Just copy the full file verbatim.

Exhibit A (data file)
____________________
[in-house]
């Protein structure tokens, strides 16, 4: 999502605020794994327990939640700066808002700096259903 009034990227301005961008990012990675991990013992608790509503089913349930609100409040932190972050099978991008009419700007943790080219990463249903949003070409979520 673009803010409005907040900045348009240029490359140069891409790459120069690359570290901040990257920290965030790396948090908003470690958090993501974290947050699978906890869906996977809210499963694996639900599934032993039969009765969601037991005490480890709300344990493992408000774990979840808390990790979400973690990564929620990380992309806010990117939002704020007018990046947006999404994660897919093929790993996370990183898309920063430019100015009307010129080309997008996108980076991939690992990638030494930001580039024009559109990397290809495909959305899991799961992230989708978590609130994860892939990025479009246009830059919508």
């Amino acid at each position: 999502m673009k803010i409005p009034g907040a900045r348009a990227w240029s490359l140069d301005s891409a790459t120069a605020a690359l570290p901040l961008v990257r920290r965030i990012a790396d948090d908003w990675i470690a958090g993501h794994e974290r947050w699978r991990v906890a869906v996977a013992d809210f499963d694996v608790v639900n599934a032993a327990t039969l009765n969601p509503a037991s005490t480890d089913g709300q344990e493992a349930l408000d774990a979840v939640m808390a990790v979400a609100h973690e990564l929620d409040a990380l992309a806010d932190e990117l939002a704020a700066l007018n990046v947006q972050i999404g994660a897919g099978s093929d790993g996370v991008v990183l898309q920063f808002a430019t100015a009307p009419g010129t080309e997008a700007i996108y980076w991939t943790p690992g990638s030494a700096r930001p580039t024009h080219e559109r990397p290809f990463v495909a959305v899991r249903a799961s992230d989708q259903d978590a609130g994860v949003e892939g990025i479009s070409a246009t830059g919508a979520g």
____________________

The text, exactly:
[in-house]
């Protein structure tokens, strides 16, 4: 999502605020794994327990939640700066808002700096259903 009034990227301005961008990012990675991990013992608790509503089913349930609100409040932190972050099978991008009419700007943790080219990463249903949003070409979520 673009803010409005907040900045348009240029490359140069891409790459120069690359570290901040990257920290965030790396948090908003470690958090993501974290947050699978906890869906996977809210499963694996639900599934032993039969009765969601037991005490480890709300344990493992408000774990979840808390990790979400973690990564929620990380992309806010990117939002704020007018990046947006999404994660897919093929790993996370990183898309920063430019100015009307010129080309997008996108980076991939690992990638030494930001580039024009559109990397290809495909959305899991799961992230989708978590609130994860892939990025479009246009830059919508």
């Amino acid at each position: 999502m673009k803010i409005p009034g907040a900045r348009a990227w240029s490359l140069d301005s891409a790459t120069a605020a690359l570290p901040l961008v990257r920290r965030i990012a790396d948090d908003w990675i470690a958090g993501h794994e974290r947050w699978r991990v906890a869906v996977a013992d809210f499963d694996v608790v639900n599934a032993a327990t039969l009765n969601p509503a037991s005490t480890d089913g709300q344990e493992a349930l408000d774990a979840v939640m808390a990790v979400a609100h973690e990564l929620d409040a990380l992309a806010d932190e990117l939002a704020a700066l007018n990046v947006q972050i999404g994660a897919g099978s093929d790993g996370v991008v990183l898309q920063f808002a430019t100015a009307p009419g010129t080309e997008a700007i996108y980076w991939t943790p690992g990638s030494a700096r930001p580039t024009h080219e559109r990397p290809f990463v495909a959305v899991r249903a799961s992230d989708q259903d978590a609130g994860v949003e892939g990025i479009s070409a246009t830059g919508a979520g």